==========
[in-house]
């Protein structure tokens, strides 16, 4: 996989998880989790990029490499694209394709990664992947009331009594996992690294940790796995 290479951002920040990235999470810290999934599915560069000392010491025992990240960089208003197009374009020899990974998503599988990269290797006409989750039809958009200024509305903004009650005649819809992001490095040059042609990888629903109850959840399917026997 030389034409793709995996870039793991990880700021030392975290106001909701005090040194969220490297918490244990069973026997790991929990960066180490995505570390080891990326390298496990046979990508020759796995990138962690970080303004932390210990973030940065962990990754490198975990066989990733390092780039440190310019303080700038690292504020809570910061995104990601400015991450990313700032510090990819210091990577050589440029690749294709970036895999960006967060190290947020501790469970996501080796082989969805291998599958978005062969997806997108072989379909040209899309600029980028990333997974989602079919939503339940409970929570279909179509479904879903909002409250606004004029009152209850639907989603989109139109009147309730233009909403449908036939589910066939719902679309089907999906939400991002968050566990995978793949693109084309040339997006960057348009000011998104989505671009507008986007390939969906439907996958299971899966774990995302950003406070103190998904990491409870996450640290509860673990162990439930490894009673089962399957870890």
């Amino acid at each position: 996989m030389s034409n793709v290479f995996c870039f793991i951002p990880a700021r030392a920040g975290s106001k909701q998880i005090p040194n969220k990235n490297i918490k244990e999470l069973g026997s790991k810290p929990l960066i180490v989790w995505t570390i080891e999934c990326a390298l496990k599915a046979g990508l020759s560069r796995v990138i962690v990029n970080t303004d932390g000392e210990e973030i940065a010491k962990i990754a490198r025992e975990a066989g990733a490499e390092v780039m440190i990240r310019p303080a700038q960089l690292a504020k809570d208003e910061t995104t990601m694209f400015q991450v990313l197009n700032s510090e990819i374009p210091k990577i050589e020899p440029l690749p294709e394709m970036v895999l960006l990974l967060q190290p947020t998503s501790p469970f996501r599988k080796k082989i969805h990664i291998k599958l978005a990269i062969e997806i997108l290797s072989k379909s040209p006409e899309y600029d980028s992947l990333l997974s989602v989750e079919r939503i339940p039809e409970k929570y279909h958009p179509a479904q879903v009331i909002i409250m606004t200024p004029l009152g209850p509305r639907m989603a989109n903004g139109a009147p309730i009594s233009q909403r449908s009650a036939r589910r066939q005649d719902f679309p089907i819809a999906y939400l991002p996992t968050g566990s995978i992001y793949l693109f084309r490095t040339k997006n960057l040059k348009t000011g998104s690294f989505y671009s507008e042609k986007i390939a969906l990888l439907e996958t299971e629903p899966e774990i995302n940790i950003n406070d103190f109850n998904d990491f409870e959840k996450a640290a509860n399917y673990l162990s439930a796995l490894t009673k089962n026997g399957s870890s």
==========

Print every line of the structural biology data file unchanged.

[in-house]
């Protein structure tokens, strides 16, 4: 996989998880989790990029490499694209394709990664992947009331009594996992690294940790796995 290479951002920040990235999470810290999934599915560069000392010491025992990240960089208003197009374009020899990974998503599988990269290797006409989750039809958009200024509305903004009650005649819809992001490095040059042609990888629903109850959840399917026997 030389034409793709995996870039793991990880700021030392975290106001909701005090040194969220490297918490244990069973026997790991929990960066180490995505570390080891990326390298496990046979990508020759796995990138962690970080303004932390210990973030940065962990990754490198975990066989990733390092780039440190310019303080700038690292504020809570910061995104990601400015991450990313700032510090990819210091990577050589440029690749294709970036895999960006967060190290947020501790469970996501080796082989969805291998599958978005062969997806997108072989379909040209899309600029980028990333997974989602079919939503339940409970929570279909179509479904879903909002409250606004004029009152209850639907989603989109139109009147309730233009909403449908036939589910066939719902679309089907999906939400991002968050566990995978793949693109084309040339997006960057348009000011998104989505671009507008986007390939969906439907996958299971899966774990995302950003406070103190998904990491409870996450640290509860673990162990439930490894009673089962399957870890």
């Amino acid at each position: 996989m030389s034409n793709v290479f995996c870039f793991i951002p990880a700021r030392a920040g975290s106001k909701q998880i005090p040194n969220k990235n490297i918490k244990e999470l069973g026997s790991k810290p929990l960066i180490v989790w995505t570390i080891e999934c990326a390298l496990k599915a046979g990508l020759s560069r796995v990138i962690v990029n970080t303004d932390g000392e210990e973030i940065a010491k962990i990754a490198r025992e975990a066989g990733a490499e390092v780039m440190i990240r310019p303080a700038q960089l690292a504020k809570d208003e910061t995104t990601m694209f400015q991450v990313l197009n700032s510090e990819i374009p210091k990577i050589e020899p440029l690749p294709e394709m970036v895999l960006l990974l967060q190290p947020t998503s501790p469970f996501r599988k080796k082989i969805h990664i291998k599958l978005a990269i062969e997806i997108l290797s072989k379909s040209p006409e899309y600029d980028s992947l990333l997974s989602v989750e079919r939503i339940p039809e409970k929570y279909h958009p179509a479904q879903v009331i909002i409250m606004t200024p004029l009152g209850p509305r639907m989603a989109n903004g139109a009147p309730i009594s233009q909403r449908s009650a036939r589910r066939q005649d719902f679309p089907i819809a999906y939400l991002p996992t968050g566990s995978i992001y793949l693109f084309r490095t040339k997006n960057l040059k348009t000011g998104s690294f989505y671009s507008e042609k986007i390939a969906l990888l439907e996958t299971e629903p899966e774990i995302n940790i950003n406070d103190f109850n998904d990491f409870e959840k996450a640290a509860n399917y673990l162990s439930a796995l490894t009673k089962n026997g399957s870890s």